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Claims of ABC chair’s political interference pile up

ABC stars Emma Alberici, Andrew Probyn and Jon Faine were all allegedly targeted by Mr Milne.

ABC stars Emma Alberici, Andrew Probyn and Jon Faine were all allegedly targeted by Mr Milne. Photo: AAP

Fresh allegations have emerged of ABC chair Justin Milne attempting to interfere on editorial matters that had angered the Turnbull government.

Mr Milne is alleged to have asked sacked managing director Michelle Guthrie to take action against political reporter Andrew Probyn and radio host Jon Faine because they had annoyed the government with their coverage of political stories, The Australian Financial Review reported.

The chairman also opposed moving Triple J’s yearly Hottest 100 music countdown from Australia Day because “Malcolm [Turnbull] will go ballistic”, The Guardian reported.

Mr Milne also demanded comedy program Tonightly issue a formal apology after calling a conservative political candidate a “c—“, The Australian reported.

The ABC board will reportedly meet later on Wednesday to discuss the building pressure on Mr Milne to resign, only days after it agreed to suddenly sack its most senior executive, Ms Guthrie.

Both the Greens and Labor parties will move to establish a Senate inquiry into the Coalition government’s alleged political interference at the national broadcaster.

Fairfax Media reported earlier in the day that Mr Milne wrote to Ms Guthrie urging her to “get rid of” a senior ABC journalist, Emma Alberici, because the government disliked her reporting and “there is no guarantee they will lose the next election”.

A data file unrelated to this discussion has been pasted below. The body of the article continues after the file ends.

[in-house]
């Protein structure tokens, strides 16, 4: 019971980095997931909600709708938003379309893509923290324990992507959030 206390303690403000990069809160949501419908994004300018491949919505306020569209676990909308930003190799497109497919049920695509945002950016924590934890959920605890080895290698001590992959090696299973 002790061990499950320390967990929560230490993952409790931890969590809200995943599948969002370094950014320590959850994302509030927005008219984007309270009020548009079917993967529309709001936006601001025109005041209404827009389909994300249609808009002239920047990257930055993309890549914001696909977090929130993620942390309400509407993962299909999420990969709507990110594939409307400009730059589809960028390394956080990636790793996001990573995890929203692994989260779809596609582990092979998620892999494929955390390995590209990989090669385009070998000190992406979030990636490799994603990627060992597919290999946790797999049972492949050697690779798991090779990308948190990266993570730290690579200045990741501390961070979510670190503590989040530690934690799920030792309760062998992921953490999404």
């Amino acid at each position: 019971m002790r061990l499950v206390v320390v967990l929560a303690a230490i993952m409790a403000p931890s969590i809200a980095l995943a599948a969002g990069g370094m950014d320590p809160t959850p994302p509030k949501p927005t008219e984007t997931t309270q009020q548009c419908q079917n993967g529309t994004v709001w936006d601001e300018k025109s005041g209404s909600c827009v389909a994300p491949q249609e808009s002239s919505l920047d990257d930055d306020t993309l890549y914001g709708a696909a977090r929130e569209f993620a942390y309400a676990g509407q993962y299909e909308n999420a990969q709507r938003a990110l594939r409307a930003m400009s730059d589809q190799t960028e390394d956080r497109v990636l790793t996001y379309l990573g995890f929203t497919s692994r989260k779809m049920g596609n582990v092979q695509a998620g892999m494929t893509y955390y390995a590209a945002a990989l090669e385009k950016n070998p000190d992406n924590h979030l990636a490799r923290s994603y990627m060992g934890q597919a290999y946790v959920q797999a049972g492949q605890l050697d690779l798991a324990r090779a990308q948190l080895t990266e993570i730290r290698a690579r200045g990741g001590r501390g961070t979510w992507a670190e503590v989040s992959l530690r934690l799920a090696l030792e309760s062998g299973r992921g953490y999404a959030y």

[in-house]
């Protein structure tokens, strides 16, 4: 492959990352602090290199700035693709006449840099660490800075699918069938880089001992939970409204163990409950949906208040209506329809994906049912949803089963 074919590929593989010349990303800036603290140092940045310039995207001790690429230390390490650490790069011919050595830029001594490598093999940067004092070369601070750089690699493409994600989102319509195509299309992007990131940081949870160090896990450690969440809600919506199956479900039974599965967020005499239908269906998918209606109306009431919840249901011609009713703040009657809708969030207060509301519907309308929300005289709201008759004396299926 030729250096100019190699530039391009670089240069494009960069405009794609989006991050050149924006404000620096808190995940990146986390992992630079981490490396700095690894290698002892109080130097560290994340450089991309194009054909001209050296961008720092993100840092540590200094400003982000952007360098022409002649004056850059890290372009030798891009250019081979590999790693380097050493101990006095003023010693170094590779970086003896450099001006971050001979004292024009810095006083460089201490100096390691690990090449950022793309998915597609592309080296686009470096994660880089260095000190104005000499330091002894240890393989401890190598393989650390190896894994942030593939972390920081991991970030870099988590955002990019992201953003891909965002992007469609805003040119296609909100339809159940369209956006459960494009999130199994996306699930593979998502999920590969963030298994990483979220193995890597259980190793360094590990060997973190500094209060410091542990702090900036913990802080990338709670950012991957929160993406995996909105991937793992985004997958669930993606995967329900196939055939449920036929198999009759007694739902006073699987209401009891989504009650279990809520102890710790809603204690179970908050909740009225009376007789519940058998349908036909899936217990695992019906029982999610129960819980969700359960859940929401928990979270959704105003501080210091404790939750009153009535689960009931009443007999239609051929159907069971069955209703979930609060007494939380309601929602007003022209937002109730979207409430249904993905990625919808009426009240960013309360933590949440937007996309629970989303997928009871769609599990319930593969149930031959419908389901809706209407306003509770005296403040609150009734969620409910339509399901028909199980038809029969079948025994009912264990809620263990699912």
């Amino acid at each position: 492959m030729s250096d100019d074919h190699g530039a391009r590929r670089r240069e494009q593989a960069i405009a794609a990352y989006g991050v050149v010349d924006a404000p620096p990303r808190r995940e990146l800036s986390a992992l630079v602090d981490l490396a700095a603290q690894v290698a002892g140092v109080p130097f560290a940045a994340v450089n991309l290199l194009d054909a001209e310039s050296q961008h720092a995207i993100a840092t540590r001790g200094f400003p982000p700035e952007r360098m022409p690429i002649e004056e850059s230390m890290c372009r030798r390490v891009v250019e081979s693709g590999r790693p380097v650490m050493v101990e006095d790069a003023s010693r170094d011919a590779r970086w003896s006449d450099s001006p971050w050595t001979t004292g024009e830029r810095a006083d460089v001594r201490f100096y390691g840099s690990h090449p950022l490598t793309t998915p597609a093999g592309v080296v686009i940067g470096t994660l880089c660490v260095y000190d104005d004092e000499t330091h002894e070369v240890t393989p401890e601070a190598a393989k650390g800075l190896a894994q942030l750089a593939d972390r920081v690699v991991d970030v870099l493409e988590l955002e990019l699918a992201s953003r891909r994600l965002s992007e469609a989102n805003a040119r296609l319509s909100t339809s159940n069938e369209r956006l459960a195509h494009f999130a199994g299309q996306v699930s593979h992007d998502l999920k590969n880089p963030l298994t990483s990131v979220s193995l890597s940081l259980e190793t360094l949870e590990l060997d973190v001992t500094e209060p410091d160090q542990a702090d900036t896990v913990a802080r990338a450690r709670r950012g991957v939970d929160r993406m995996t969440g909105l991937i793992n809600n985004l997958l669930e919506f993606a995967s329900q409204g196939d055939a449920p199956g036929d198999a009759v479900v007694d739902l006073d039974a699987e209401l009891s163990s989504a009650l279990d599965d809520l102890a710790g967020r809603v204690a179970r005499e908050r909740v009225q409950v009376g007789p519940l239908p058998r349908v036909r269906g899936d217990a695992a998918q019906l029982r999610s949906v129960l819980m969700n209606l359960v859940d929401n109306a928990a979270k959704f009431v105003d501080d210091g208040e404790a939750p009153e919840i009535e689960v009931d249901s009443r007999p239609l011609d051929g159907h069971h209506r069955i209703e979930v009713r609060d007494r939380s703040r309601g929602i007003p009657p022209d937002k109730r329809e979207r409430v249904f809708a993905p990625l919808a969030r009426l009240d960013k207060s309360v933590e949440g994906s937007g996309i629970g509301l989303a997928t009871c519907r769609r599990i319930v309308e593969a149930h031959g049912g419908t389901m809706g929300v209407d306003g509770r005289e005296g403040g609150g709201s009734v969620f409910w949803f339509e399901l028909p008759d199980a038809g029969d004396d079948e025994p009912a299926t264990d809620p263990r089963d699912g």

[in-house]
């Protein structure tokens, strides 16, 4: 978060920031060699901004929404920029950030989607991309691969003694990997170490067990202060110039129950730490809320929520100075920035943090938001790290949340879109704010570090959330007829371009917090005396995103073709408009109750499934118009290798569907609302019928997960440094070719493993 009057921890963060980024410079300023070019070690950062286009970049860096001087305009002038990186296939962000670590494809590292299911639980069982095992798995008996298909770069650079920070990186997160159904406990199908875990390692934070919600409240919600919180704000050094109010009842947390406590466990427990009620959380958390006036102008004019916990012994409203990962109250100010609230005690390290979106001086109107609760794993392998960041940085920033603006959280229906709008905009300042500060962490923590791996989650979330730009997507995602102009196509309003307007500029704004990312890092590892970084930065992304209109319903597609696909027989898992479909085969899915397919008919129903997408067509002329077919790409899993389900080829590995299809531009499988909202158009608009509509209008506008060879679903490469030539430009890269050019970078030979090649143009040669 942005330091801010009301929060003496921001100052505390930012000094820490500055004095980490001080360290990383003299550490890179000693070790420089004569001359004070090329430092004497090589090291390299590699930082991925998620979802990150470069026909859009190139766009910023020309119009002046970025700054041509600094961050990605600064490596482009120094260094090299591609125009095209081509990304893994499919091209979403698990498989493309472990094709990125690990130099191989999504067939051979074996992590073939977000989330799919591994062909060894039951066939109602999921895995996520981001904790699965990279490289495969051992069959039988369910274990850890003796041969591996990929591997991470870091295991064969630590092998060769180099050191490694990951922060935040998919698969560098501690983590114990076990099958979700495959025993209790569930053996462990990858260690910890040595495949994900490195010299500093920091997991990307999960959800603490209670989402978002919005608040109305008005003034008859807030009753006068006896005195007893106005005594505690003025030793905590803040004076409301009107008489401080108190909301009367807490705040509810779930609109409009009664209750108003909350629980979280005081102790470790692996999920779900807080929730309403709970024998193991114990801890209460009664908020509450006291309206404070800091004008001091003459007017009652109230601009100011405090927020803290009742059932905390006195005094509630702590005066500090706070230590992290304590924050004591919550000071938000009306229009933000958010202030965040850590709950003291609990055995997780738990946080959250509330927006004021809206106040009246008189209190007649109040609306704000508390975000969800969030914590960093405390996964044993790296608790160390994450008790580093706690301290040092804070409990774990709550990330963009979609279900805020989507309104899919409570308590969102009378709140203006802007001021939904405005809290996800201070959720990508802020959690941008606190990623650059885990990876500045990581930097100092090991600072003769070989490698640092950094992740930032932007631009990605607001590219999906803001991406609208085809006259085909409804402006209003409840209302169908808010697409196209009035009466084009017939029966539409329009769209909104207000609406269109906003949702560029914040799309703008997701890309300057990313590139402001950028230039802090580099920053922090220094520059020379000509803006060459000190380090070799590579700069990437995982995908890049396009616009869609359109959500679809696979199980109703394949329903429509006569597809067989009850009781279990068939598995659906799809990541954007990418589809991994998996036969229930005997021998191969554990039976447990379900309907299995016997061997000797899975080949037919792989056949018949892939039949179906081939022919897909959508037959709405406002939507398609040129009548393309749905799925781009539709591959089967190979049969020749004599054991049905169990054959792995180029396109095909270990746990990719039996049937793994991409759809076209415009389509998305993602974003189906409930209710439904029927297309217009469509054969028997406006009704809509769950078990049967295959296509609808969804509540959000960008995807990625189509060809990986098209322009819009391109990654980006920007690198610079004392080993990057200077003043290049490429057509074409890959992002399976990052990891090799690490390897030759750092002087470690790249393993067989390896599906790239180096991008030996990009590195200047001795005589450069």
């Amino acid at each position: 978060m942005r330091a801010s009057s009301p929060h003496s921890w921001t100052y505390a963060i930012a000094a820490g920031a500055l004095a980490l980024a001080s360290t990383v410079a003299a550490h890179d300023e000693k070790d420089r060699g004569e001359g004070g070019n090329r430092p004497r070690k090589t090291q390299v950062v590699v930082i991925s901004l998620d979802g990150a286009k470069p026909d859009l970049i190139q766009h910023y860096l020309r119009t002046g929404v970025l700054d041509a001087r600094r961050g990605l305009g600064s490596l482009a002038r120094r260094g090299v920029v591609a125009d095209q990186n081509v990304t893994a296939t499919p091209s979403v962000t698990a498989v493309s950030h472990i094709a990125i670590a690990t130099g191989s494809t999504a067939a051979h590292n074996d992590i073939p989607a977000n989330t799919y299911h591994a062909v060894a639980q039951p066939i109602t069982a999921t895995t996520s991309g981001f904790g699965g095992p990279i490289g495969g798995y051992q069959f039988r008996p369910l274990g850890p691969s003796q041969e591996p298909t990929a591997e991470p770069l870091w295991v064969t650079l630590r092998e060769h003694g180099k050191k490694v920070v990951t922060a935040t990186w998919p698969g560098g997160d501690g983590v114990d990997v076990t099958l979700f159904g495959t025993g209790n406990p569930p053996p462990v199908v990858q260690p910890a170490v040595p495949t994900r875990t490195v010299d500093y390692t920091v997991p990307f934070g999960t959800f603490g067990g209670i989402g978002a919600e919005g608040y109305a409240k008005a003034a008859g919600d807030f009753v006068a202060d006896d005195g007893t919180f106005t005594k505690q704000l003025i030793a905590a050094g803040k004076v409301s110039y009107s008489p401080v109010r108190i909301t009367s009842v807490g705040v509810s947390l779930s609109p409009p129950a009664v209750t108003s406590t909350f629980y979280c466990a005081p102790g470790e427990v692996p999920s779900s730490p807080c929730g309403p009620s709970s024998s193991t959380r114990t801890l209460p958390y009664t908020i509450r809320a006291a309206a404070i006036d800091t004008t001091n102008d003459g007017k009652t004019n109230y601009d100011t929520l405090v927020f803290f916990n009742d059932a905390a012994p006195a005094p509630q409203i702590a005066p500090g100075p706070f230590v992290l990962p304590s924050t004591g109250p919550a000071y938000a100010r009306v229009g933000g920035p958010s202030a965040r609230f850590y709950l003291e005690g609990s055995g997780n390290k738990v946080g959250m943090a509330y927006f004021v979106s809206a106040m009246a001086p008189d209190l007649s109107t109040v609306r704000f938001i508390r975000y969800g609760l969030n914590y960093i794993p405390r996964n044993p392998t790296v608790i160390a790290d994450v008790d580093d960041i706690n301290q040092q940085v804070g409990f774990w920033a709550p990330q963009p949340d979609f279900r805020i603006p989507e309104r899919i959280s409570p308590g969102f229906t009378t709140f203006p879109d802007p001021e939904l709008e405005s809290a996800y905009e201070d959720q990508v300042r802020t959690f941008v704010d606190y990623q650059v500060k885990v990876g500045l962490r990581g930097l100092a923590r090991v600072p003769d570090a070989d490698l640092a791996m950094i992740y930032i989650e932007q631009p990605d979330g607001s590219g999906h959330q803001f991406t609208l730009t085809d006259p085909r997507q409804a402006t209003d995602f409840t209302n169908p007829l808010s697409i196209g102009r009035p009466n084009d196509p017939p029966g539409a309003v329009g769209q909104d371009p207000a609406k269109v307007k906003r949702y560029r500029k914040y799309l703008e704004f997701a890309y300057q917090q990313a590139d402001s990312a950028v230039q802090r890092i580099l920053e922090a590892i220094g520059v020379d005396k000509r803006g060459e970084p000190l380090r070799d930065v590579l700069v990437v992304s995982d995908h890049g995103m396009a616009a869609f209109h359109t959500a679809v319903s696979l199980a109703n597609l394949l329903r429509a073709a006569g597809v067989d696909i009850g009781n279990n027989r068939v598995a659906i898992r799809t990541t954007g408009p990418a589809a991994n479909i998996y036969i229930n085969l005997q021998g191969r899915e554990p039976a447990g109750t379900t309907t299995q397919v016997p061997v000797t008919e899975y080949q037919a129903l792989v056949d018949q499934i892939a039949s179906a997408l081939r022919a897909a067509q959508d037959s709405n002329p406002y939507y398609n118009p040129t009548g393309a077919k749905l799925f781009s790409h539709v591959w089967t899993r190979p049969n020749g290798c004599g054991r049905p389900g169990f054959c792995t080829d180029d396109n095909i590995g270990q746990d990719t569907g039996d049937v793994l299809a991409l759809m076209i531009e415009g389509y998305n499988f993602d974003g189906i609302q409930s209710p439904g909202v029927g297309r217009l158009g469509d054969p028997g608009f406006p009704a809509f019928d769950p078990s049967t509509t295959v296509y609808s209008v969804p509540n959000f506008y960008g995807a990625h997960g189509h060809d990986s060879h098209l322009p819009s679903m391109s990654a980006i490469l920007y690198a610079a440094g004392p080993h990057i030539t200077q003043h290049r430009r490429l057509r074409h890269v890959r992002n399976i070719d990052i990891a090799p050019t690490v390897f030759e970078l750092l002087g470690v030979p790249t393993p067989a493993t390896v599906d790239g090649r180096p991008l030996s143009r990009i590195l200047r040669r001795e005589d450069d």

The string of allegations have added to a growing perception that Mr Milne – an appointment and former business colleague of former prime minister Malcolm Turnbull – was too eager to bend to the government’s will.

Mr Milne and Mr Turnbull were both involved in Ozemail, once a major Australian internet service provider. Mr Milne was a senior executive and Mr Turnbull an investor.

At lunchtime meetings across the country, hundreds of ABC staff voted to demand that Mr Milne step down while an independent inquiry investigates the allegations of political interference.

“The idea behind the investigation is to secure the editorial independence of the ABC from top to bottom,” the motion passed by Sydney staff stated.

ABC union representative Greg Miskelly told the crowd: “Political interference in any form of journalism is akin to state control of the media.”

Mr Milne appeared to be “bowing to political pressure”, which no journalist could tolerate, the union representative said.

In a matter of hours, Mr Milne had become the face of a story that began with Ms Guthrie’s sudden sacking.

Ms Guthrie was removed by the board as managing director at the start of the week – a move welcomed by many ABC staff at the time. She was reportedly widely disliked for a host of reasons, including her alleged failure to defend the ABC against funding cuts.

Unless Mr Milne resigns, it will be difficult to fire him.

By law, the ABC chair is appointed by the governor-general and can only be removed for misbehaviour, physical or mental incapacity, bankruptcy, or absence from three board meetings in a row.

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